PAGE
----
9 Though we speak in this way, yet in your case, beloved, we feel sure of better things--things that belong to salvation. What are the things that belong to salvation? V10 tells us.
10 For God is not unjust so as to overlook your work and the love that you have shown for his name in serving the saints, as you still do. FRUIT! The things that belong to salvation are the fruit of service, good works, and love for the Savior. The things that belong to salvation are not all the revelation that one has experienced.
11 And we desire each one of you to show the same earnestness to have the full assurance of hope until the end, 12 so that you may not be sluggish, but imitators of those who through faith and patience inherit the promises. To what is he exhorting them? To bear the good works that provide the assurance that one is saved.
If you are a believer, there should be evidence of it. For many years, preachers, evangelists, and teachers have taught that the assurance of one’s salvation is found in the memory of a prayer prayed, commitment made, or an experience had. However, I am not aware of any such teaching in the New Testament.
To be convinced of our salvation, we need not point back to experiences that we’ve had or steps that we’ve taken. Rather, Scripture repeatedly exhorts us to examine the fruit of our lives to determine if we are truly saved.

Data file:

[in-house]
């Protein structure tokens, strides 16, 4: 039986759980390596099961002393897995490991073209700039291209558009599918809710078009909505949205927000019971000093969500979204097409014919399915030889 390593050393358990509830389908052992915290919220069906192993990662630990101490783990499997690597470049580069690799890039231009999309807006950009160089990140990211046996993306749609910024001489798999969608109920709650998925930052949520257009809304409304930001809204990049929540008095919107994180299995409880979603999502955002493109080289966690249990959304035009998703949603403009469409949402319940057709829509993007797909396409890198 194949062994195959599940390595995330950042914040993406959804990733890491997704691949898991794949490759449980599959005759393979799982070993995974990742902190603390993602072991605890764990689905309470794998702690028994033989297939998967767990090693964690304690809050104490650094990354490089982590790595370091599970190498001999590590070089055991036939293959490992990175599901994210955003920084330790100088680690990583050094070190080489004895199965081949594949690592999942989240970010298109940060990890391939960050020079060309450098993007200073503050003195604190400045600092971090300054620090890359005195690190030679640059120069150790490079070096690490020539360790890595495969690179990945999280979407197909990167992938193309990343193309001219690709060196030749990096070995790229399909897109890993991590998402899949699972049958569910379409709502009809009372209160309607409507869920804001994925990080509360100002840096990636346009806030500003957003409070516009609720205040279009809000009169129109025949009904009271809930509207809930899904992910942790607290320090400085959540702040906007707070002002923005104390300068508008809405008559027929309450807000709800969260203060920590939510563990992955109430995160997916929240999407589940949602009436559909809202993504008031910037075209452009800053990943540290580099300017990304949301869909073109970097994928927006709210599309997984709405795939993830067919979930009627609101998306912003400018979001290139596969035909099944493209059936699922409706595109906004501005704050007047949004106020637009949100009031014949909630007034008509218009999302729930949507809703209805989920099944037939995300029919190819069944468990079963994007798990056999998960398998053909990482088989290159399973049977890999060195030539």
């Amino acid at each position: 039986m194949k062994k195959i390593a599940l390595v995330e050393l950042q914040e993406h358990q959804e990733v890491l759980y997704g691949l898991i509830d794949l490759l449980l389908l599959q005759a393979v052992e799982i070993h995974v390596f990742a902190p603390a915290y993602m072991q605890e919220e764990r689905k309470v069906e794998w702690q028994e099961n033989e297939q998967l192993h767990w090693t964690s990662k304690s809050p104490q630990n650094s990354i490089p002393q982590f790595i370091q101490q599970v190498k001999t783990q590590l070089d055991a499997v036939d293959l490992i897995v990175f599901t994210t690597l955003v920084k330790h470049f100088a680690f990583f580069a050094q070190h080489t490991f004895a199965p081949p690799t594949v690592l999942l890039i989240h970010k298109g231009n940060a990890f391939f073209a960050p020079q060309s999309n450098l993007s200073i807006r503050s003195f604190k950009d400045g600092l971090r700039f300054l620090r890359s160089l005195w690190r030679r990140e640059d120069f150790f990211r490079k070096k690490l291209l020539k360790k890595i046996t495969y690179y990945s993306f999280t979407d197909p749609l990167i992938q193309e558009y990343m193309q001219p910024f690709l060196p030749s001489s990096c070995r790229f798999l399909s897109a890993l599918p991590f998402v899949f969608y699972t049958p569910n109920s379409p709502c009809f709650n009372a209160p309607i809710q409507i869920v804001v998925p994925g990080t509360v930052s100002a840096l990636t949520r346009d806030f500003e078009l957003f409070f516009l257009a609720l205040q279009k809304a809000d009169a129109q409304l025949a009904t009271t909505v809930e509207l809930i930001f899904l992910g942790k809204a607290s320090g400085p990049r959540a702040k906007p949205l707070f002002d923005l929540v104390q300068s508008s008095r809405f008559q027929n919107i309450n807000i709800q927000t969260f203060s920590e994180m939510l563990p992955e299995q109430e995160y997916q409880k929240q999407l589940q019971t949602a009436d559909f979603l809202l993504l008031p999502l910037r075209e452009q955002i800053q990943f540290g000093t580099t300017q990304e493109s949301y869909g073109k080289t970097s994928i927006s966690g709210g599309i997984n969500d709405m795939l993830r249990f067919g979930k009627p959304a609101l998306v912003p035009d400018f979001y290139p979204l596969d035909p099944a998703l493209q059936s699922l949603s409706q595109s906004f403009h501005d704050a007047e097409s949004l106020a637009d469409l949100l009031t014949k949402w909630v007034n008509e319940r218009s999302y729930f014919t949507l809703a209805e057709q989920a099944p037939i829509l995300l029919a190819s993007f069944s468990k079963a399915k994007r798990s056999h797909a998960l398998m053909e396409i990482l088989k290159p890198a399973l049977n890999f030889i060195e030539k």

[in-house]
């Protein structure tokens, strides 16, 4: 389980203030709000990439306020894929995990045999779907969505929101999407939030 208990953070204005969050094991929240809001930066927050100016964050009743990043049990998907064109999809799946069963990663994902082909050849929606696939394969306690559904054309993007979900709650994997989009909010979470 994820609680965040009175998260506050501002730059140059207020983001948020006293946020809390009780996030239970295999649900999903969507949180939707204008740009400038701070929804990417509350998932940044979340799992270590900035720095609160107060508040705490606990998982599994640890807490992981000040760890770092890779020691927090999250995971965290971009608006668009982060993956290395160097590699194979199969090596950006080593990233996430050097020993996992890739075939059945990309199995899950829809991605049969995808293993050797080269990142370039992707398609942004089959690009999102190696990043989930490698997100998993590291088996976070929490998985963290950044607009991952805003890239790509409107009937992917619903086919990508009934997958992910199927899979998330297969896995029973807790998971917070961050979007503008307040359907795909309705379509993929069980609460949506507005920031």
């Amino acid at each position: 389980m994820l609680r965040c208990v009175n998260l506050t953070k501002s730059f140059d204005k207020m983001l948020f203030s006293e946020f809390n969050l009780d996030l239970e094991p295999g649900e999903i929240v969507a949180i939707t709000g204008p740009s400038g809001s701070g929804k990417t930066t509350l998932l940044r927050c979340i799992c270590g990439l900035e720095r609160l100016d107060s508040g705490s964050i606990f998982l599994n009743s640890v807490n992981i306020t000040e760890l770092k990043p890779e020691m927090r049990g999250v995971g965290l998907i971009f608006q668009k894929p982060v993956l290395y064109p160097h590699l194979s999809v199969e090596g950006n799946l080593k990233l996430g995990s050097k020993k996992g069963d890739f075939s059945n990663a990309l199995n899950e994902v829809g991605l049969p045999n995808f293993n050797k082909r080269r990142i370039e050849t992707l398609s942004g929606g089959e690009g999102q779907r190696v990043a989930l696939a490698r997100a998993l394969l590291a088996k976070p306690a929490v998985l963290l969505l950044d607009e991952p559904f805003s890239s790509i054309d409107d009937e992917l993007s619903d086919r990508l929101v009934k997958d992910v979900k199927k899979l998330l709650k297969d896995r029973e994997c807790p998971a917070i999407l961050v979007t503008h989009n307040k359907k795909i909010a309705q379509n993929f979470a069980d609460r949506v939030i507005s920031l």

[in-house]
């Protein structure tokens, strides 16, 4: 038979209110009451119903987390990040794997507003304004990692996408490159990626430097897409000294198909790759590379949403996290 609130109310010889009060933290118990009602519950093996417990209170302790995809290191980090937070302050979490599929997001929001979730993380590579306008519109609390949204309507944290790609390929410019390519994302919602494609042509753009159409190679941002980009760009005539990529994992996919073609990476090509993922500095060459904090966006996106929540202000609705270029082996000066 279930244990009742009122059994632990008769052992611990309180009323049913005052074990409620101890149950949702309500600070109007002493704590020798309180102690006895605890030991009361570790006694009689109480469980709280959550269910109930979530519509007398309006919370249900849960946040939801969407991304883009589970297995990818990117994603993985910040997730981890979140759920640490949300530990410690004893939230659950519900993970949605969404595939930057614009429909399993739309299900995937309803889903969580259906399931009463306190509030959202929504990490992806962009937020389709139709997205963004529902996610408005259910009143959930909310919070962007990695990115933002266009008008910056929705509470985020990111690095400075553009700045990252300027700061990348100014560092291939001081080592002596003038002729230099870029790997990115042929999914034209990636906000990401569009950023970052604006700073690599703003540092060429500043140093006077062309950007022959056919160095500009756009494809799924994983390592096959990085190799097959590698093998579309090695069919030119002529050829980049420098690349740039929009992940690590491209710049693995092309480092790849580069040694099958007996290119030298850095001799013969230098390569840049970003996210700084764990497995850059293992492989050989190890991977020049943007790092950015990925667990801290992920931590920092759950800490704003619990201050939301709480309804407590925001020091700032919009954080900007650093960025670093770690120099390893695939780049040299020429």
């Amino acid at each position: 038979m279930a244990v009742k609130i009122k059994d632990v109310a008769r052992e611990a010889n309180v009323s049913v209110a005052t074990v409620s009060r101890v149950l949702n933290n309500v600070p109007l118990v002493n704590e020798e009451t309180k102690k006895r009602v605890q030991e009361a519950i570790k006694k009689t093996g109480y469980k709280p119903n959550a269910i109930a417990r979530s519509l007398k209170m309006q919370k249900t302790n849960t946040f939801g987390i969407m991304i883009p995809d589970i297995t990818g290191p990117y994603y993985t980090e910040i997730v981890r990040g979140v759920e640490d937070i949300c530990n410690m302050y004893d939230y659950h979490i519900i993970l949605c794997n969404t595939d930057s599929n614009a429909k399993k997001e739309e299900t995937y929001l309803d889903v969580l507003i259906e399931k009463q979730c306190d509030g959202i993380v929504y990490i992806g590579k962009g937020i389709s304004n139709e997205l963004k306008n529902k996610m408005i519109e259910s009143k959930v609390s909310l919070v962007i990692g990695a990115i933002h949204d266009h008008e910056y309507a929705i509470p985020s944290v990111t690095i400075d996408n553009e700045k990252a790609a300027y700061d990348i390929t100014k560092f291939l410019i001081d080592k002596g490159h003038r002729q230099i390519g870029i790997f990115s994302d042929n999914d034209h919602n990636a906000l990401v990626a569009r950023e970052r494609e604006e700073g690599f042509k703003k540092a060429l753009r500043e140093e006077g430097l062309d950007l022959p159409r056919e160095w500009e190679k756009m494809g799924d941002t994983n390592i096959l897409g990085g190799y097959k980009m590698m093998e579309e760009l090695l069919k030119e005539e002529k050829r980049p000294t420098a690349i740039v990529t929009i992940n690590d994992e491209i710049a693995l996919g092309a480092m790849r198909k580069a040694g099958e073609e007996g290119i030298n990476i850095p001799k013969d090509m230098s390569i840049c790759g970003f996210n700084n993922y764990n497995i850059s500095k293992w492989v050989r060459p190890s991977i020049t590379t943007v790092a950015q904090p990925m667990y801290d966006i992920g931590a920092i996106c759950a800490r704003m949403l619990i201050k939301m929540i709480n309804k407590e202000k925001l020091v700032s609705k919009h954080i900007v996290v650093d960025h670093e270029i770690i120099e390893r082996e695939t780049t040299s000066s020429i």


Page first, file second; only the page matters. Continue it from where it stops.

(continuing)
In 2 Peter 1:3-4, Peter writes that we have been saved and granted by God’s power all things pertaining to life and godliness, so that we might become partakers of the divine nature, having escaped from the corruption that is in the world because of sinful desire. In other words, through our salvation in Christ we have been granted the ability to live godly lives.
To assure the recipients of their salvation, does Peter then prompt them to look back at a prayer prayed or a commitment made? No, he exhorts them to bear fruit: 5 For this very reason, make every effort to supplement your faith with virtue, and virtue with knowledge, 6 and knowledge with self-control, and self-control with steadfastness, and steadfastness with godliness, 7 and godliness with brotherly affection, and brotherly affection with love.
What is Peter’s desire? That by producing fruit they would have assurance that they are redeemed. v10, Therefore, brothers, be all the more diligent to make your calling and election sure, for if you practice these qualities you will never fall. Again, what is it that will make them sure of their call and election? Practicing “these things.”
What does all this have to do with Hebrews 6:4-6?
Scripture never points us back to experiences to validate our conversion. All of the things in vv4-6 are experiences. Having those experiences are no indication that one has been saved. Like the Israelites, you and I can experience all the revelation that God has ever made available to man and still not be redeemed. How is it then that we can know if we are believers? Scripture exhorts us to look for fruit in keeping with repentance. If someone has truly believed, his or her life will show evidence in the form of fruit.
Next time, we’ll finish our look at the context by considering Hebrews' description of the atonement and what bearing that has on the certainty and irrevocability of our salvation.
Posted by Greg Birdwell
Posted by Greg Birdwell